The days prior to the great sheep drive are very busy. Equipped with headlamps, we start at five o’clock in the morning, heading toward the higher Alpine regions on slippery footpaths. We search for missing sheep on gravel trails and precipitous trails. Further on, no sheep no trails any more.
Weather conditions can stretch both the herdsmen and the sheep to the limit © Dagmar Gehm
Sheep rescue in a brook
Fortunately herdsmen are not resentful at all. They are busy again and must rescue a couple of sheep who reached a brook bed – some of the animals already drowned, now they cut-off their earmarks as a proof for their owner. I prefer preparing salt stones, plastering broken legs or marking new born lambs with special colors.
And I am learning my lesson. For example: an ewe who doesn’t accept her new born lamb, taking care only of the older lambs. I feel pity for the little one and wrap it into my apron. But the experienced shepherds already know that a couple of hours later the little lamb suckles milk from its mother. Nature always has a remedy.
Josef Götsch, chairman of the Niedertal Agricultural Association © Dagmar Gehm
One Or Two Percent Won’t Make It
At dusk we return to the pen, marking the youngest lambs and sorting out injured animals who return in a transporter. This is my favorite time of the day. Slowly the shy animals allow us to touch and pet them, or to remove hay and branches from the sheepskin.
Meanwhile other sheep drivers have arrived from Schnalstal, looking for missing sheep in the steep slopes. They won’t find all of them. Some days later, Elmar must ascend once again from Schnalstal, and try to find them but one or two percent are victims of the mountains.
There is always a black sheep … somewhere! © Dagmar Gehm
Keeping in check sheep and mountain hikers
Saturday, eight o’clock in the morning. Each sheep driver has his exact position. In front of the herd, next to the herd or behind the herd. But never in the middle of it. “The biggest problem are undisciplined hikers,” states Elmar. “If they show up in the middle of a sheep flock it can become very chaotic.”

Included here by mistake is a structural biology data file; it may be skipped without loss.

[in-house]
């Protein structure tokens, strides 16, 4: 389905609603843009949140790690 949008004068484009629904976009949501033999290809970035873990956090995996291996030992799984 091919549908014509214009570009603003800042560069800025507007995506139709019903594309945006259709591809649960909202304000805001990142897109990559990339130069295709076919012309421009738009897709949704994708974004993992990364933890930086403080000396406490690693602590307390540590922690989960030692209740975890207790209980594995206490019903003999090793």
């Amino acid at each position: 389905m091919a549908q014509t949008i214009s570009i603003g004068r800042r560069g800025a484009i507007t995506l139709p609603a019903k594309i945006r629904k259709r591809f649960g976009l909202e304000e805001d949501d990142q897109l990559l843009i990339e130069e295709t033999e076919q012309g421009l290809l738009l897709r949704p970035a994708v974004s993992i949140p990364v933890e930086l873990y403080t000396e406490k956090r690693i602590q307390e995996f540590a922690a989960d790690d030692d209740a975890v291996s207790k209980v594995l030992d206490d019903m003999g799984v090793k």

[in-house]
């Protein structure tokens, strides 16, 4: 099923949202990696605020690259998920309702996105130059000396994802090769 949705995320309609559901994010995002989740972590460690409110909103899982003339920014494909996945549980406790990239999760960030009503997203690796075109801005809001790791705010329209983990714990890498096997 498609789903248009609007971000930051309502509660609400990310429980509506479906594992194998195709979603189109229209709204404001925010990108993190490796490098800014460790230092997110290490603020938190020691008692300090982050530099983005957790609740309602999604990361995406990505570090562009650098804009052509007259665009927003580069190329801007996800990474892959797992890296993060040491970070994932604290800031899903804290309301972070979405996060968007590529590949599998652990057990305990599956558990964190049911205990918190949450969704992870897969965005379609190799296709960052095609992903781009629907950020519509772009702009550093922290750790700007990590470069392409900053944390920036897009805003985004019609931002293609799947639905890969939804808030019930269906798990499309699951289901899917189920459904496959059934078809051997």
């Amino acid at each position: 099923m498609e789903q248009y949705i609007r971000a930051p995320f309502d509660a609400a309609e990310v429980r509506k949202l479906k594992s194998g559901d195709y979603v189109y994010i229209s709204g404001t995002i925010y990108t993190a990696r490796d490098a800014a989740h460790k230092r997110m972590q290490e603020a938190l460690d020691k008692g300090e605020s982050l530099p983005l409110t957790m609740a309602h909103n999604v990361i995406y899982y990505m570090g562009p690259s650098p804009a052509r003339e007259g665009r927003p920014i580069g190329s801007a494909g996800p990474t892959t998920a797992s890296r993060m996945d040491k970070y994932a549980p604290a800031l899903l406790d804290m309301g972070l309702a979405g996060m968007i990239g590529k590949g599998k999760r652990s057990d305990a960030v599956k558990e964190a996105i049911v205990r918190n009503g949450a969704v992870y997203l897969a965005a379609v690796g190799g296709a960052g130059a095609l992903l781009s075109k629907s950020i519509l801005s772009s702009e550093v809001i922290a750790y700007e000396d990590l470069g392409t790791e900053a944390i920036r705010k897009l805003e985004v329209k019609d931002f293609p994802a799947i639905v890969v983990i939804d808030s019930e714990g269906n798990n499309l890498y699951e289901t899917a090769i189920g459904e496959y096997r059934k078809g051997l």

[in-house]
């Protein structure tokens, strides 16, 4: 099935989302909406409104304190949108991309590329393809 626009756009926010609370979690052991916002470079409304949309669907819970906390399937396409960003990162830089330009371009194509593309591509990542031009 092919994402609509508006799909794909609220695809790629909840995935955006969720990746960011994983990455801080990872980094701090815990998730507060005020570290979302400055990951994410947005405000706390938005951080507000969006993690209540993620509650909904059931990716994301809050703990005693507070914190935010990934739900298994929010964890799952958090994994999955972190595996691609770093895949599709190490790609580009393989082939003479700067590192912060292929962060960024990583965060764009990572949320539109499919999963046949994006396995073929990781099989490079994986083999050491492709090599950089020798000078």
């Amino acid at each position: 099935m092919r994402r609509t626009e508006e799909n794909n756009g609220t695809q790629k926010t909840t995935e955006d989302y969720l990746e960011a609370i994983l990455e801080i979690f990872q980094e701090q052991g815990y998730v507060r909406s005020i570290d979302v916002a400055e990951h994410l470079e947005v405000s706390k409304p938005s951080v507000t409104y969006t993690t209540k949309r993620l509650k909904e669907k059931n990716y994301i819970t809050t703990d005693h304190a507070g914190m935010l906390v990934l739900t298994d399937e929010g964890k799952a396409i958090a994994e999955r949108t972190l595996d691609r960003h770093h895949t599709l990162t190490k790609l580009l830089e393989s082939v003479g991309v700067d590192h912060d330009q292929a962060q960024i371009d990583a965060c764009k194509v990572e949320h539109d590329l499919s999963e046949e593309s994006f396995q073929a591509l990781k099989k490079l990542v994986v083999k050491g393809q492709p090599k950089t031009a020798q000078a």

Once it also happened that the animals turned around and went back during a rest stop close to Similaun glacier. It took several hours to steer them in the right direction again.
On narrow switchbacks
Finally the huge crowd of sheep drivers, assistants, dogs and animals starts to move. First it seems a bit uncoordinated but the caravan soon forms an invisible funnel, heading towards Similaun glacier. Barking dogs, shouting herdsmen, static waymarks.
We are stumbling across gravel fields while the sheep walk on signposted paths. Huge boulders and rubble fields make our march more difficult and exhausting. The animals swiftly leave the glacier fields behind, past Similaunhütte at the height of the pass. Lined up like pearls on a string on dangerous paths and narrow trails, across steep ravines and precipitous slopes.
Giving a piggy-back ride to the youngest lambs © Dagmar Gehm
Shepherds Festival On Arrival
Two lambs are born on the way down, they are carried down to the valley. Overlooking the Vernagt water reservoir, the herdsmen enjoy their last rest stop and a hearty bacon and cheese snack, reminding of long past times. The tinkling bells as a lovely backdrop. Wide open pasturelands and lush Alpine meadows as far as your eyes can reach.
I take a sip of red wine right from the bottle. The accident-free arrival of both men and animals is celebrated in Vernagt / Schnalstal with a great festival in the meadows, accompanied by traditional whip cracking performances. The sheep farmers – wearing blue aprons, felt huts and shepherd’s crooks – warmly welcome their animals.
Sheep Drive Events in 2016
Saturday, 10 September: at 8.00 am from Martin-Busch-Hütte close to “Niedertal Alm“; arrival of the sheep flock in Vernagt am See in the afternoon, shepherds festival.
Sunday, 11 September: starting in the early morning close to “Rofenberg Alm”; arrival in Kurzras in the afternoon, shepherds festival.
More Details: Ötztal Tourismus Vent, Venterstraße 28, Tel. 0043 (0)57200 260, www.vent.at/en